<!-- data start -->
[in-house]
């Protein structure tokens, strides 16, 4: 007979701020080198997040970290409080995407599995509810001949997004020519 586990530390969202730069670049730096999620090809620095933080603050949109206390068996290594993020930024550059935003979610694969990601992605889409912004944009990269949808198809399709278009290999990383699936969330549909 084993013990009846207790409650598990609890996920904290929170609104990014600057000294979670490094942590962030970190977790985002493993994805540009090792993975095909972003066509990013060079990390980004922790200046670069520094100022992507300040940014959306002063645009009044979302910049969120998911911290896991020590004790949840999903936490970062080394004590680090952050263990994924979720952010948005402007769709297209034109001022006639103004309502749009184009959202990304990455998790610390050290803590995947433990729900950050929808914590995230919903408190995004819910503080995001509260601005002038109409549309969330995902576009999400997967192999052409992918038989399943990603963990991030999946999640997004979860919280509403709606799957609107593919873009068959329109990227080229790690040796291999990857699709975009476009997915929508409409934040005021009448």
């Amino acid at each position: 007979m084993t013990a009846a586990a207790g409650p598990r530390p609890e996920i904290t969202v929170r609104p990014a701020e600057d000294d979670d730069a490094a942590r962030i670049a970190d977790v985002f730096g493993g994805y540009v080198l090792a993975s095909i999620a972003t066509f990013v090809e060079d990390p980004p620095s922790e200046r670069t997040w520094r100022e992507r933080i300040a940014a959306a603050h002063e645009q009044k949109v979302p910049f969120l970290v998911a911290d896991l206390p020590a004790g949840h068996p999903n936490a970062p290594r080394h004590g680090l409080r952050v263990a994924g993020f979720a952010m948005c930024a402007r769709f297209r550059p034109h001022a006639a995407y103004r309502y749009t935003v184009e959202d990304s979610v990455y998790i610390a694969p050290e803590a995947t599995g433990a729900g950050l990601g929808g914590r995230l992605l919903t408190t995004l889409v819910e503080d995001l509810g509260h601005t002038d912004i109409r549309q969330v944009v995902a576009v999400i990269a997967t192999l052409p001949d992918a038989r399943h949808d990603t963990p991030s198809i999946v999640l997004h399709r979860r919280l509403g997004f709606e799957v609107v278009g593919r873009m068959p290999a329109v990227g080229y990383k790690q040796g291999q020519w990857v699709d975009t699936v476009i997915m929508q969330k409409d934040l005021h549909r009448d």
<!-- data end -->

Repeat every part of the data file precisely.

[in-house]
């Protein structure tokens, strides 16, 4: 007979701020080198997040970290409080995407599995509810001949997004020519 586990530390969202730069670049730096999620090809620095933080603050949109206390068996290594993020930024550059935003979610694969990601992605889409912004944009990269949808198809399709278009290999990383699936969330549909 084993013990009846207790409650598990609890996920904290929170609104990014600057000294979670490094942590962030970190977790985002493993994805540009090792993975095909972003066509990013060079990390980004922790200046670069520094100022992507300040940014959306002063645009009044979302910049969120998911911290896991020590004790949840999903936490970062080394004590680090952050263990994924979720952010948005402007769709297209034109001022006639103004309502749009184009959202990304990455998790610390050290803590995947433990729900950050929808914590995230919903408190995004819910503080995001509260601005002038109409549309969330995902576009999400997967192999052409992918038989399943990603963990991030999946999640997004979860919280509403709606799957609107593919873009068959329109990227080229790690040796291999990857699709975009476009997915929508409409934040005021009448």
């Amino acid at each position: 007979m084993t013990a009846a586990a207790g409650p598990r530390p609890e996920i904290t969202v929170r609104p990014a701020e600057d000294d979670d730069a490094a942590r962030i670049a970190d977790v985002f730096g493993g994805y540009v080198l090792a993975s095909i999620a972003t066509f990013v090809e060079d990390p980004p620095s922790e200046r670069t997040w520094r100022e992507r933080i300040a940014a959306a603050h002063e645009q009044k949109v979302p910049f969120l970290v998911a911290d896991l206390p020590a004790g949840h068996p999903n936490a970062p290594r080394h004590g680090l409080r952050v263990a994924g993020f979720a952010m948005c930024a402007r769709f297209r550059p034109h001022a006639a995407y103004r309502y749009t935003v184009e959202d990304s979610v990455y998790i610390a694969p050290e803590a995947t599995g433990a729900g950050l990601g929808g914590r995230l992605l919903t408190t995004l889409v819910e503080d995001l509810g509260h601005t002038d912004i109409r549309q969330v944009v995902a576009v999400i990269a997967t192999l052409p001949d992918a038989r399943h949808d990603t963990p991030s198809i999946v999640l997004h399709r979860r919280l509403g997004f709606e799957v609107v278009g593919r873009m068959p290999a329109v990227g080229y990383k790690q040796g291999q020519w990857v699709d975009t699936v476009i997915m929508q969330k409409d934040l005021h549909r009448d």